Journal of Neuroimmune Pharmacology

, Volume 8, Issue 1, pp 356–369 | Cite as

Curcumin Ameliorates the Neurodegenerative Pathology in A53T α-synuclein Cell Model of Parkinson’s Disease Through the Downregulation of mTOR/p70S6K Signaling and the Recovery of Macroautophagy

  • Tian-Fang Jiang
  • Ying-Jie Zhang
  • Hai-Yan Zhou
  • Hong-Mei Wang
  • Li-Peng Tian
  • Jun Liu
  • Jian-Qing Ding
  • Sheng-Di ChenEmail author


Parkinson’s disease (PD) is pathologically characterized by the presence of α-synuclein positive intracytoplasmic inclusions. The missense mutation, A53T α-synuclein is closely related to hereditary, early-onset PD. Accumulating evidences suggest that pathological accumulation of A53T α-synuclein protein will perturb itself to be efficiently and normally degraded through its usual degradation pathway, macroautophagy-lysosome pathway, therefore toxic effects on the neuron will be exacerbated. Based on the above fact, we demonstrated in this study that A53T α-synuclein overexpression impairs macroautophagy in SH-SY5Y cells and upregulates mammalian target of rapamycin (mTOR)/p70 ribosomal protein S6 kinase (p70S6K) signaling, the classical suppressive pathway of autophagy. We further found that curcumin, a natural compound derived from the curry spice turmeric and with low toxicity in normal cells, could efficiently reduce the accumulation of A53T α-synuclein through downregulation of the mTOR/p70S6K signaling and recovery of macroautophagy which was suppressed. These findings suggested that the regulation of mTOR/p70S6K signaling may be a participant of the accumulation of A53T α-synuclein protein-linked Parkinsonism. Meanwhile curcumin could be a candidate neuroprotective agent by inducing macroautophagy, and needs to be further investigated by clinical application in patients suffering Parkinson’s disease.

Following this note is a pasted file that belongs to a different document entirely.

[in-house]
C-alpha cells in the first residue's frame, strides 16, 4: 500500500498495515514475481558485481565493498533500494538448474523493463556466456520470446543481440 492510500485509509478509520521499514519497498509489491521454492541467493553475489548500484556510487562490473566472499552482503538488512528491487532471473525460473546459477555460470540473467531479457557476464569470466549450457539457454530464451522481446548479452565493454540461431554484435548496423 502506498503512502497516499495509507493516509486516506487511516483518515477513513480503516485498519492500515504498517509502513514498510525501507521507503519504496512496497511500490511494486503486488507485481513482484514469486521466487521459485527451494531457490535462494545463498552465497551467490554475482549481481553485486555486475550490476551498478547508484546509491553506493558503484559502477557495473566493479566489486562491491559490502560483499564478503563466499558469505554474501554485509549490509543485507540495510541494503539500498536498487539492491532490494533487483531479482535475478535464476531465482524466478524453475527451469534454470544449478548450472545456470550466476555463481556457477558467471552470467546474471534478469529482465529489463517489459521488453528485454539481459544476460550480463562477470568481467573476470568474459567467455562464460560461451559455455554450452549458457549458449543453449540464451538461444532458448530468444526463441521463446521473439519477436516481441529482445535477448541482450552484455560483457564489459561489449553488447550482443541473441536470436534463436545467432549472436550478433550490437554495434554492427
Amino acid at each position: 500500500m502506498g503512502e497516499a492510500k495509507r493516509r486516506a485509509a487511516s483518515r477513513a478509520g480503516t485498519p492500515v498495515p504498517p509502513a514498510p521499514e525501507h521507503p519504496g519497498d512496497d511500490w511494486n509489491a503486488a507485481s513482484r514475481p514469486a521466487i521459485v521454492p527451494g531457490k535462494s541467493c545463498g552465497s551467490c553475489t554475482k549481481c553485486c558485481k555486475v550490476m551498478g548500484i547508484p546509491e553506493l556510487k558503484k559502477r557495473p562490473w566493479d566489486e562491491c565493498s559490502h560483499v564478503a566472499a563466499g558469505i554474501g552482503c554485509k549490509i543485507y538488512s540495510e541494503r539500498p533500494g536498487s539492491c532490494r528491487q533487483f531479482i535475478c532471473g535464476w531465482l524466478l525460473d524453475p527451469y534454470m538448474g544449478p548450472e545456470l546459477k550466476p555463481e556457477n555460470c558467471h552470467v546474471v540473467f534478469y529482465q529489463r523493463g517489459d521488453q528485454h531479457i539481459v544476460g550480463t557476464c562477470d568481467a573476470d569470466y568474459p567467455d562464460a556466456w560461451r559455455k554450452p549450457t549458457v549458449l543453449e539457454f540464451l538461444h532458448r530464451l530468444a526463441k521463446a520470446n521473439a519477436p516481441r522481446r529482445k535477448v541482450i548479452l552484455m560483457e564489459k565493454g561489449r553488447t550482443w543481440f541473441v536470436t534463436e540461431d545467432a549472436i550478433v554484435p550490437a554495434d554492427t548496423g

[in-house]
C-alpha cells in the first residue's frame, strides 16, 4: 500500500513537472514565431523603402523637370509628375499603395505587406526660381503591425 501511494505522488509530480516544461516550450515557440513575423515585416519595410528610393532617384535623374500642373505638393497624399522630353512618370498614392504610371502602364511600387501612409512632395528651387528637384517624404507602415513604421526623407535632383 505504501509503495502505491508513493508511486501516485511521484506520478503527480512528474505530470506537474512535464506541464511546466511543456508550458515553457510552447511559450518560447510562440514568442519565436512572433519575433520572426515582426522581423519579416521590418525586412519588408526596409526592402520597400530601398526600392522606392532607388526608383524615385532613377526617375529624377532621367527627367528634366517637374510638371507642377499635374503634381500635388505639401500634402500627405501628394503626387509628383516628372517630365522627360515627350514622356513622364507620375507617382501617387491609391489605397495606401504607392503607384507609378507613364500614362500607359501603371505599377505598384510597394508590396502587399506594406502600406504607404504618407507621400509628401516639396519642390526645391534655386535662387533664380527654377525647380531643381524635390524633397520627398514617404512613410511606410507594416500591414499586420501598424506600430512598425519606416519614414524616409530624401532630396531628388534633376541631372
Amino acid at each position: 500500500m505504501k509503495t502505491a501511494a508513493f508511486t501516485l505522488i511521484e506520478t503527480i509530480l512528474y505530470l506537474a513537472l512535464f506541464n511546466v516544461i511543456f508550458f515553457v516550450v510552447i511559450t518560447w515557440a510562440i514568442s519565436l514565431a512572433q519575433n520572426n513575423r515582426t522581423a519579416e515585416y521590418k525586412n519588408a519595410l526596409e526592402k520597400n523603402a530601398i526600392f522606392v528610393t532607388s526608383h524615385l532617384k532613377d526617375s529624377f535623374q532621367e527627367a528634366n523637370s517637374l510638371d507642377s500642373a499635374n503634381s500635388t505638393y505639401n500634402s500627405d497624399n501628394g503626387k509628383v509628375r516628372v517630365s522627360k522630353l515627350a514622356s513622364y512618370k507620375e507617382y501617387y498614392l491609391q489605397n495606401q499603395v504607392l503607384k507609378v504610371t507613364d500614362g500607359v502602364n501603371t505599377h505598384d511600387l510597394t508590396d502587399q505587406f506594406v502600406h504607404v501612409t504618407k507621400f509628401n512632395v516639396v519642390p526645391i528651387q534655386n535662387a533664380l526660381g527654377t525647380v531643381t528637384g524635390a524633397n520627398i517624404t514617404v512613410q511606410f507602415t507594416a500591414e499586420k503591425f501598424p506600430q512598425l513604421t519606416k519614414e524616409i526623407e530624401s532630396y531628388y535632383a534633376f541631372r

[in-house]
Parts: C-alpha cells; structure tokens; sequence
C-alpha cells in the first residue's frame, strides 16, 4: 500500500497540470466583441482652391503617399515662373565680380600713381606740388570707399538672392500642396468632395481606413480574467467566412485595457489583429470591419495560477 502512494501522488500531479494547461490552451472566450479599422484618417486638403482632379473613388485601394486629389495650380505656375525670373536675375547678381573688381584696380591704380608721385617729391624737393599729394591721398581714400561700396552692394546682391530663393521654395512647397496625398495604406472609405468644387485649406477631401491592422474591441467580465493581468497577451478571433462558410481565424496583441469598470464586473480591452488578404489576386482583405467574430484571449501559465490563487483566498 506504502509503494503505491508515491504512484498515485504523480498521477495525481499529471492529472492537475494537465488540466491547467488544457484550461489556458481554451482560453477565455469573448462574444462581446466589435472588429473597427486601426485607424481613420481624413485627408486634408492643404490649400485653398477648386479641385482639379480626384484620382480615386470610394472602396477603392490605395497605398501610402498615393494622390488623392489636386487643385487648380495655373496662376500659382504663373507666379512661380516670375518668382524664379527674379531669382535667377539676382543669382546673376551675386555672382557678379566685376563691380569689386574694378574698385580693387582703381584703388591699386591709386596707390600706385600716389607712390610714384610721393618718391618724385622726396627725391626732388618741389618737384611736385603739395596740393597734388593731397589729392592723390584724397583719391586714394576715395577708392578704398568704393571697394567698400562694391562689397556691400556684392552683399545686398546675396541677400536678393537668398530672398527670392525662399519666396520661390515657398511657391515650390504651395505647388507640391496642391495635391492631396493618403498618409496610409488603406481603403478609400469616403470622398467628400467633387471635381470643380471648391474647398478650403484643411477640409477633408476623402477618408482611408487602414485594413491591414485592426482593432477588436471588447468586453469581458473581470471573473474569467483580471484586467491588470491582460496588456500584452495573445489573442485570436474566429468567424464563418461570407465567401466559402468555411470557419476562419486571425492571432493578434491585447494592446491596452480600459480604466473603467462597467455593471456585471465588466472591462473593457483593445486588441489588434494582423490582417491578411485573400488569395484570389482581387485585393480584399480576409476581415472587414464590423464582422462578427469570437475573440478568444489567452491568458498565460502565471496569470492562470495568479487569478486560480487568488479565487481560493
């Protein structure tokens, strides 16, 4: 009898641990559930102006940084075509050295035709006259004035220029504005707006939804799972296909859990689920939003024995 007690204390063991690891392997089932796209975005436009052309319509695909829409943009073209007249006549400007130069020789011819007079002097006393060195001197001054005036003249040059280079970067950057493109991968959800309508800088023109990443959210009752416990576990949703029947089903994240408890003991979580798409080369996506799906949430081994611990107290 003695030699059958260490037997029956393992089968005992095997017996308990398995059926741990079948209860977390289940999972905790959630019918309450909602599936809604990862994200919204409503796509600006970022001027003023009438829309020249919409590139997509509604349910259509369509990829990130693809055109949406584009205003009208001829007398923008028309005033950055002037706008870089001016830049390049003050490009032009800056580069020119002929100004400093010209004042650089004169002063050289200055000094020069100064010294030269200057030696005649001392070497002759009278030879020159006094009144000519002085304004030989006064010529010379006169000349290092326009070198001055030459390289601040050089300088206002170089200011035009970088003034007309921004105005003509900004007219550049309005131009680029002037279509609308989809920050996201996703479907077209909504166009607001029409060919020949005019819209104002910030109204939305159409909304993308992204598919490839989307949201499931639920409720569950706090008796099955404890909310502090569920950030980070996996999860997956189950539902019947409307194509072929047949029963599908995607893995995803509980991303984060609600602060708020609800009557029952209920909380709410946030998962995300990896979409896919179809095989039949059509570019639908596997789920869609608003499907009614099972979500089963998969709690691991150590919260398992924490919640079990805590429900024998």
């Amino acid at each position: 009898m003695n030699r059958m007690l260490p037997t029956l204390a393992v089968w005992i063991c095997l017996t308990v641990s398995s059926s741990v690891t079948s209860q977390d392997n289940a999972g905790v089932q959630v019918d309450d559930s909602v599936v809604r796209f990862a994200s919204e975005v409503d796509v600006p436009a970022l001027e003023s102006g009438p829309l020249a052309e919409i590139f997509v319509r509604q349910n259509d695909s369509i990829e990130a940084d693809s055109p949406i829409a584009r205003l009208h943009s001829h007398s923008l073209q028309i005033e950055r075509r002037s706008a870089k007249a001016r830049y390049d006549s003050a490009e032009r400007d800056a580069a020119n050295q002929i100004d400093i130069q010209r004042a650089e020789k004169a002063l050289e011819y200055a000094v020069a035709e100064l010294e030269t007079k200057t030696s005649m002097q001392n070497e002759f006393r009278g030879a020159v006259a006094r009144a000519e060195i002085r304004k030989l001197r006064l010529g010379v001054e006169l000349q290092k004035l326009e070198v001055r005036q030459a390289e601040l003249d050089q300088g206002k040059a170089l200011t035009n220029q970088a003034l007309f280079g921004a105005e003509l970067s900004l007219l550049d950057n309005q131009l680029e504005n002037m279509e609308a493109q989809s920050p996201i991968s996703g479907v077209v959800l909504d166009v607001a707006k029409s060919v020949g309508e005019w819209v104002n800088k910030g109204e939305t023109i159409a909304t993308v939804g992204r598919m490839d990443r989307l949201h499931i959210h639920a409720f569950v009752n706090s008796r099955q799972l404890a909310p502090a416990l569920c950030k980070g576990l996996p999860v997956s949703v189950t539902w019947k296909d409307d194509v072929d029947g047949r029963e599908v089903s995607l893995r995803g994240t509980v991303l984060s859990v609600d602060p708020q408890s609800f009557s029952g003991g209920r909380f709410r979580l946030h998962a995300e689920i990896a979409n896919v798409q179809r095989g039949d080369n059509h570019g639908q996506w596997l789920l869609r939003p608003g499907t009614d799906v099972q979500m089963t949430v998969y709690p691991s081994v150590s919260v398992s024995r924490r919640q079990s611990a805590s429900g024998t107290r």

Parkinson’s disease α-synuclein Curcumin Autophagy mTOR/p70S6K signaling 



This work was granted by the National Program of Basic Research of China (2010CB945200, 2011CB504104), the Natural Science Fund (30872729, 30971031, 81129018), Shanghai Key Project of Basic Science Research (10411954500), and Program for Outstanding Medical Academic Leader (LJ 06003). We would like to thank Prof. T. Yoshimori (Osaka University) and Prof. N. Mizushima (Tokyo metropolitan medical science research institute) for the generous gift of the LC3 cDNA.

Conflict of interest

The authors declare that they have no conflict of interest.

Supplementary material

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High resolution image (TIFF 3061 kb)


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Copyright information

© Springer Science+Business Media New York 2013

Authors and Affiliations

  • Tian-Fang Jiang
    • 1
  • Ying-Jie Zhang
    • 2
  • Hai-Yan Zhou
    • 1
  • Hong-Mei Wang
    • 1
  • Li-Peng Tian
    • 1
  • Jun Liu
    • 1
  • Jian-Qing Ding
    • 1
  • Sheng-Di Chen
    • 1
    • 2
    Email author
  1. 1.Department of Neurology & Institute of NeurologyRuijin Hospital Affiliated to Shanghai Jiaotong University School of MedicineShanghaiChina
  2. 2.Laboratory of Neurodegenerative Diseases, Institute of Health Science, Shanghai Institutes for Biological SciencesChinese Academy of Science & Shanghai Jiaotong University School of MedicineShanghaiChina

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